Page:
Museum of Decorative Arts Prague
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The 9 very best museums in Prague

From Franz Kafka and a beautiful library to museums about communism and farming, Prague has it all


If you’re in Prague, it’s likely you’ve got just the slightest interest in its culture. After all, Prague is famous for some of the biggest names in the business – Mozart (hello, Prague Symphony), Kafka, and even Einstein all lived in or have links to the city. Unsurprisingly, then, Prague is rich in culture. And one of its most glittering gems? Its museums, of course. 

These aren’t just any museums. We’re talking about libraries that stretch for miles, exhibits on communism, and museums dedicated entirely to Franz Kafka himself. We’re talking about Baroque architecture, interactive exhibits and cathedrals that’ll make you pause for a second (or an hour). Whatever your cultural interests, Prague has a museum for you. Here’s our pick of the best. 

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Best Prague museums

1. Strahov Library

What is it? The library of the Premonstratensian monastery built from 1671 at Strahov, which contains around 200,000 books across its two halls (one theological, one classicist). It also has some seriously nice ceilings, designed by Anton Maulbertsch and Siard Nosecký. 

Why go? If you’ve ever thought libraries were boring, this will change your mind. The two halls at Strahov frequently appear on lists of the most beautiful libraries in the world, and for very good reason. 

2. Jewish Museum

What is it? An array of sights with bittersweet roots in Prague’s Jewish Quarter (Josefov). These long-established synagogues and cobblestoned streets were spared the destruction throughout Central Europe because the Nazis intended to preserve the area as a ‘museum of an extinguished race’.

Why go? To reflect on history. Wander among the 12,000 gravestones crammed into the Old Jewish Cemetery and spend a sombre afternoon observing the engraved names and children’s drawings of the Holocaust Memorial inside the Pinkas Synagogue.


3. Franz Kafka Museum

What is it? A dark, brooding tribute to the famously eccentric Czech writer. The exhibits are divided into an ‘Existential Space’ on the author himself and an ‘Imaginary Topography’ that explores the possible locations of unnamed places in his works.

Why go? Even if you don’t step inside the museum, stop by the courtyard to see David Černy’s infamous sculpture of two men pissing into a pool shaped like the Czech Republic.

4. Museum of Communism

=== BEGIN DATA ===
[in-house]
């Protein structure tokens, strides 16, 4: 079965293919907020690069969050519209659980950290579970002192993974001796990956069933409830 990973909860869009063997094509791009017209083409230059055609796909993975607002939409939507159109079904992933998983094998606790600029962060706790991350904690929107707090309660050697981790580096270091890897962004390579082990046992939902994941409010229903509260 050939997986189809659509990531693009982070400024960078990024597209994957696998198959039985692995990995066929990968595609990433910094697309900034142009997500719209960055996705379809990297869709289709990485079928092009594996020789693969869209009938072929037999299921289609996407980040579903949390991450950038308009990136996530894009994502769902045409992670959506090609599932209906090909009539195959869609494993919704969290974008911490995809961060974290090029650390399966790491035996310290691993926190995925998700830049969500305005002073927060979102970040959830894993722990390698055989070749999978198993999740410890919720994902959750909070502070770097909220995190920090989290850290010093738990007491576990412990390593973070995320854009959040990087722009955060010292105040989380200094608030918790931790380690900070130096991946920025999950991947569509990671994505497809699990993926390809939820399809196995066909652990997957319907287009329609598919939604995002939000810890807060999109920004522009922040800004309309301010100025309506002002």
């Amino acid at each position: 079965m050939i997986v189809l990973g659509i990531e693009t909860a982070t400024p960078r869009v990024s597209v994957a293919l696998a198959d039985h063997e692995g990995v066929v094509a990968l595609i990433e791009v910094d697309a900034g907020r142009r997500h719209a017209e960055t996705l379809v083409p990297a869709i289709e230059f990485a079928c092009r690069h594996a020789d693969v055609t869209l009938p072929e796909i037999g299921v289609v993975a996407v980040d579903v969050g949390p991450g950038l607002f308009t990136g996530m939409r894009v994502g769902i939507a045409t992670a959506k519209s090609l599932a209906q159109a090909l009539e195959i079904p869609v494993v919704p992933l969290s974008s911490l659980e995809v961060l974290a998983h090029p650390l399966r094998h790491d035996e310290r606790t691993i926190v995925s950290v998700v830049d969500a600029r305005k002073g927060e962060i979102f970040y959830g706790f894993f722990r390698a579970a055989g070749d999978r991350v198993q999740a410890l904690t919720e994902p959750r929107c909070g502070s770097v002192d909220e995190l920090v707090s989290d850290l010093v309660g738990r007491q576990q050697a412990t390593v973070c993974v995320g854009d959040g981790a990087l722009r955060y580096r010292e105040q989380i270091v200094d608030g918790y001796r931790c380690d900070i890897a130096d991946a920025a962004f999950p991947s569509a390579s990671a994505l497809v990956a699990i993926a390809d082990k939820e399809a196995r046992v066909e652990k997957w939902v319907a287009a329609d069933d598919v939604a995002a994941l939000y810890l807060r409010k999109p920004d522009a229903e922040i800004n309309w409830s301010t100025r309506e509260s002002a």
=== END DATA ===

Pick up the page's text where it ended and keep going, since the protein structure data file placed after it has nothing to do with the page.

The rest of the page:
What is it? A collection of artefacts, propaganda and multimedia exhibits offering visitors a glimpse into Czechoslovak life under Communist rule from 1948 to 1989.

Why go? The move to the Náměstí Republiky area means you can’t joke about the museum’s location anymore – it used to be tucked between a casino and McDonald’s – but has also increased the size (and brilliance) of this virtual trip back in time.


5. Mucha Museum

What is it? An overview of the life and work of Czech painter Alphonse Mucha. The collection includes theatrical posters that established his reputation in Paris alongside the more politically charged work that brought him back to (then) Czechoslovakia.

Why go? To admire this beloved Czech artist whose talent for curved lines and expressive women helped define the Art Nouveau movement. The gift shop is also a fabulous stop for postcard-to-poster-sized souvenirs.

6. The Museum of Decorative Arts

What is it? An elegant display of historical and contemporary crafts ranging from glass and porcelain to jewellery, clocks and toys. The permanent collection is often complemented by works from exhibiting partners like the Victoria and Albert Museum in London and Germany’s International Museum of Ceramics.

Why go? Renovations completed in 2017 expanded the space and polished the surroundings of this sprawling tribute to art and design.


7. The Town Belfry by St. Nicholas Church

What is it? A multi-century survey of Czech life housed inside a Baroque bell tower. Exhibits span the daily life of an 18th-century tower warden, resistance during the Second World War, and a holographic re-enactment of spy activities that took place here during the Cold War.

Why go? The interactive history is good. But even better are the 360-degree views, both outdoors at the gallery level and from the top-floor spy windows.

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What is it? A memorial to the Czech soldiers who assassinated Reinhard Heydrich, one of Hitler’s right-hand men. Displays include profiles of the men involved, the church basement where they hid after the attack, and bullet holes from the final standoff.

Why go? This story of everyday heroes under an oppressive regime is inspirational and also caught Hollywood’s attention – watch the 2016 film ‘Anthropoid’ before visiting.


9. National Museum of Agriculture

What is it? A modern look at farming, forestry, fishing, food and all things outdoors through a collection more than 100 years in the making – the museum celebrated its centennial anniversary in 2018.

Why go? Agriculture may not have the most exciting reputation, but the interactive, family-friendly exhibits here make this a great choice when travelling with children.

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